Can Social Media Handle Four Billion More Users?

Russ Steele

It has been reported that Facebook globally has two billion users, on today’s networks with large segments of the global population living in internet deserts. Places were there is no connectivity, making the use of social media extremely difficult. China’s social media sites are reported to have half a billion users. Add another half a billion to include all the other social network sites, and it’s clear we are becoming a connected world.

space_network_matrixSpace-based internet will cover the planet from 57 degrees North to 57 degrees South. Industry experts estimate this will bring 4 billion more users to the internet that do not have access today.

That would be four billion new customers for Amazon, many living in rural areas far from the local store. It is also four billion potential social media users. Social media giants Facebook, Twitter, Instagram, and a plethora of others are struggling to manage the current customer base, with news of data breaches in the daily news. Can they handle four billion more customers?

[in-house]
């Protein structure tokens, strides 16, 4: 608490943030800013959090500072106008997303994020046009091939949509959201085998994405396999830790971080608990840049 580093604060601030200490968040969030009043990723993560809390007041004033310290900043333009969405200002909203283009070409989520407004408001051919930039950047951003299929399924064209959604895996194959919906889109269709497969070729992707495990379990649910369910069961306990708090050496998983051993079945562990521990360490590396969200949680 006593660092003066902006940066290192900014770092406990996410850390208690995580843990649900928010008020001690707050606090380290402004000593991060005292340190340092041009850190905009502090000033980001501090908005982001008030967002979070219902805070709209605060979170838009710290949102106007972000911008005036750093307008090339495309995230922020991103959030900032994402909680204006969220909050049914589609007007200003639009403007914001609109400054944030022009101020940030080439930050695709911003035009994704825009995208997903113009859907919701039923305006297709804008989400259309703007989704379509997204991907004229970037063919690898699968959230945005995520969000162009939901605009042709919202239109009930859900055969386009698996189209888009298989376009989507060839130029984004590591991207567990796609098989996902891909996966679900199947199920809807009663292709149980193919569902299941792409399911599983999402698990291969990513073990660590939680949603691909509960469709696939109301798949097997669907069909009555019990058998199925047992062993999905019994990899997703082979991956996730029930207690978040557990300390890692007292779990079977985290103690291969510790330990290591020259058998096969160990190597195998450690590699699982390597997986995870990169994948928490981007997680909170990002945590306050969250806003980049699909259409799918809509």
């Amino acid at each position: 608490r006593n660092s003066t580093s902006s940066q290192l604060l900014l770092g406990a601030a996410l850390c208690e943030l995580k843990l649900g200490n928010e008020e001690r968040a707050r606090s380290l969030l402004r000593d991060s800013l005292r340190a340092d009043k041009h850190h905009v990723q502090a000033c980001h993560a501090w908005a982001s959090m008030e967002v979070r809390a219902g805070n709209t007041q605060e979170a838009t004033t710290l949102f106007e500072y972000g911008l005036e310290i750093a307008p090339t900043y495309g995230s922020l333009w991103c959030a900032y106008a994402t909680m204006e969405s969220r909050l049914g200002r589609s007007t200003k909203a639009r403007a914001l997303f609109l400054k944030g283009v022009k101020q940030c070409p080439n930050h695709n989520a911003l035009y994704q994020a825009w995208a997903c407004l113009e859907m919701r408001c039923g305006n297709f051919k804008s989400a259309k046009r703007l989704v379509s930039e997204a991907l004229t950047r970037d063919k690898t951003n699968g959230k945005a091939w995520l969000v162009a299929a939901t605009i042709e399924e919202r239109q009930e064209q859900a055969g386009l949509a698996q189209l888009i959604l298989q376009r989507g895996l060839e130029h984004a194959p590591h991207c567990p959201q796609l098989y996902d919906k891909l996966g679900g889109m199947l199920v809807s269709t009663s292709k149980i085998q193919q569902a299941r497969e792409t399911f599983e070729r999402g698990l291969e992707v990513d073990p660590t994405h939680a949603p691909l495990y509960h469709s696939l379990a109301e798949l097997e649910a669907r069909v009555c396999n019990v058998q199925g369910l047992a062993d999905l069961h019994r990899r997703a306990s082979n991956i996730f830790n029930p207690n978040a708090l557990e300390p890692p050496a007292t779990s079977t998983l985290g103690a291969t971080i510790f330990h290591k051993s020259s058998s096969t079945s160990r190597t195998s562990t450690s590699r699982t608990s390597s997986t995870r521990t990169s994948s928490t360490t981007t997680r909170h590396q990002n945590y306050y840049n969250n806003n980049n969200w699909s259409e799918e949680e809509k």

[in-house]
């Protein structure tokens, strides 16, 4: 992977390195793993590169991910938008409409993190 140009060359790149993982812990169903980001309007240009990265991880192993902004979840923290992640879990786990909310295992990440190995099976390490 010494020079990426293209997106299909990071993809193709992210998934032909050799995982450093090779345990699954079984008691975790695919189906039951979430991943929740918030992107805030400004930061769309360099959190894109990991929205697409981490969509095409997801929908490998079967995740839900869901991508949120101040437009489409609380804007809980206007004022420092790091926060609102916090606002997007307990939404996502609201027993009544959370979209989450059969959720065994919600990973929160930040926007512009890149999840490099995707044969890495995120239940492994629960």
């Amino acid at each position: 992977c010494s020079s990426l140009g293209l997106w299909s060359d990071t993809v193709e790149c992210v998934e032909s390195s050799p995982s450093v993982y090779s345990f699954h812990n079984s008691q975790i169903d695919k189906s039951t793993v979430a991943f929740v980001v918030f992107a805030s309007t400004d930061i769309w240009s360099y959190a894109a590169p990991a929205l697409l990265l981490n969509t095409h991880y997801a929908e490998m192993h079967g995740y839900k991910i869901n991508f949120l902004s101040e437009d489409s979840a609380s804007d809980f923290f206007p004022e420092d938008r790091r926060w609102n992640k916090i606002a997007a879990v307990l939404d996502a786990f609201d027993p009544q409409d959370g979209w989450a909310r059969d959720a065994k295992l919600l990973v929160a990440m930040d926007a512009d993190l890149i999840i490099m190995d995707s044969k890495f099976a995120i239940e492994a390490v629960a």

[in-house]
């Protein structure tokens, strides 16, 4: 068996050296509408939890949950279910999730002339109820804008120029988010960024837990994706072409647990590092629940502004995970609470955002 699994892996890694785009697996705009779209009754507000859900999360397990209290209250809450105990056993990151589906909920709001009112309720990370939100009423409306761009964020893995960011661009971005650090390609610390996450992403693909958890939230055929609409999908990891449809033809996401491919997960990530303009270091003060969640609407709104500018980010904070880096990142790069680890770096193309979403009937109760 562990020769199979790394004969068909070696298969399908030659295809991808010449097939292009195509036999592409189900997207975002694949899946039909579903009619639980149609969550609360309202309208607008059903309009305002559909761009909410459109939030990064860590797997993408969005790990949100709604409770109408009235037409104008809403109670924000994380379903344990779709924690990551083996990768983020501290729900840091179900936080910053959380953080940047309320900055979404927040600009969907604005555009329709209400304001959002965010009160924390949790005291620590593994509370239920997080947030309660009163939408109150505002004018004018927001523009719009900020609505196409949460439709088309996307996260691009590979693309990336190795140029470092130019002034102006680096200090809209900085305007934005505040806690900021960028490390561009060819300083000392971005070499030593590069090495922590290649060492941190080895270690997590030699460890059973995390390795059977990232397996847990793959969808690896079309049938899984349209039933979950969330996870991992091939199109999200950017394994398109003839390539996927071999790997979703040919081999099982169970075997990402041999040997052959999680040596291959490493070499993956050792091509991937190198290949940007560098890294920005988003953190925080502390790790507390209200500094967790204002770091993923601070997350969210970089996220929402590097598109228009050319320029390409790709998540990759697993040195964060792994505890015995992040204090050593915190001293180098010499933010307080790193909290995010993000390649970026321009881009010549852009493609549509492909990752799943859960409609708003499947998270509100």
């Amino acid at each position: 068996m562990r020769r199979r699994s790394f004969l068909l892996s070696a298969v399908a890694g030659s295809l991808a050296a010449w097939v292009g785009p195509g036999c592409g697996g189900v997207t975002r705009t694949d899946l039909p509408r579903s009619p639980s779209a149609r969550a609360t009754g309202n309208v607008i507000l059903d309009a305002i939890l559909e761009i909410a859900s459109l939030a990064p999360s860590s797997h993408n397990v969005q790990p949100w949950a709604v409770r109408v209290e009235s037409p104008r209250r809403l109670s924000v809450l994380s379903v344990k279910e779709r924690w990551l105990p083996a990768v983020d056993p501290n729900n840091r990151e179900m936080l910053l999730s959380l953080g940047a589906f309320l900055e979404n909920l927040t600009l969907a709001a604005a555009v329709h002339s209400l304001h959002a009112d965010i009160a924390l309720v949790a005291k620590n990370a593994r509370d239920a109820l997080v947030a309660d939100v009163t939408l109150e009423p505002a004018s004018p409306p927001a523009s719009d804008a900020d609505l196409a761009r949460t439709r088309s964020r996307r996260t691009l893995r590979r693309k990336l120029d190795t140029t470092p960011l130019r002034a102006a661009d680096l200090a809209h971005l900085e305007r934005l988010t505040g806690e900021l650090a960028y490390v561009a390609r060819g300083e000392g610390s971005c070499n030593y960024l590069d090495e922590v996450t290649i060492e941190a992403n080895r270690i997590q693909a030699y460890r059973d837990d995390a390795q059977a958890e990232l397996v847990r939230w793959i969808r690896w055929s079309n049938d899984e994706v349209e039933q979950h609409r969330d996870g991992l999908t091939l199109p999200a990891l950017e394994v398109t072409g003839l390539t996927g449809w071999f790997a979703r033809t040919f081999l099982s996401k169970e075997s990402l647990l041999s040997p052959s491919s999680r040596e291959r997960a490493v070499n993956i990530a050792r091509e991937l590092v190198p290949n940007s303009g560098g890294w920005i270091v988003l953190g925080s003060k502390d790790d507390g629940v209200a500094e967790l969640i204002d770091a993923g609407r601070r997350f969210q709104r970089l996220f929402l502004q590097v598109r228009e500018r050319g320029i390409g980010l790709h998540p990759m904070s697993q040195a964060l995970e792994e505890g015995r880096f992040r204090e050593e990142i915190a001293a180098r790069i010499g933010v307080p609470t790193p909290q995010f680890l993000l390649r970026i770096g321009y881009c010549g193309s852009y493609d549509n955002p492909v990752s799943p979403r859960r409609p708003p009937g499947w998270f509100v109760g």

While writing this, I had another thought. Amazon Prime Members are offered free two-day shipping. Satellite internet is going to connect hundreds of millions of new rural customers, many at the end of a 40-mile driveway. Once Amazon has added hundreds of millions of rural customer will shipping still be free?

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CETF Newsletter

Broadband Adoption Trends Are Improving But We Need Your Help
As a someone who cares about broadband issues in California, we thought you would be interested in this important news:   More Californians are getting connected to the Internet at home using devices that will make a real difference in improving their access to educational, career and healthcare opportunities.

The 2019 Statewide Survey on Broadband Adoption, which CETF conducted in partnership with the University of California, Berkeley Institute of Governmental Studies, finds 88% of the California households have high-speed Internet access at home through either a computing device or a smartphone.

In the last two years, the proportion of Californians connecting to the Internet through a home computing device—defined as a desktop, laptop or tablet computer—has increased from 69% to 78%.  This is a positive development given that households with only smartphone access are considered “underconnected” because they are at a disadvantage in optimizing the use of technology for certain functions, such as doing schoolwork, applying for a job, or taking online classes to expand workforce skills.

Check out news coverage of the survey in Techwire.

Continue Reading HERE.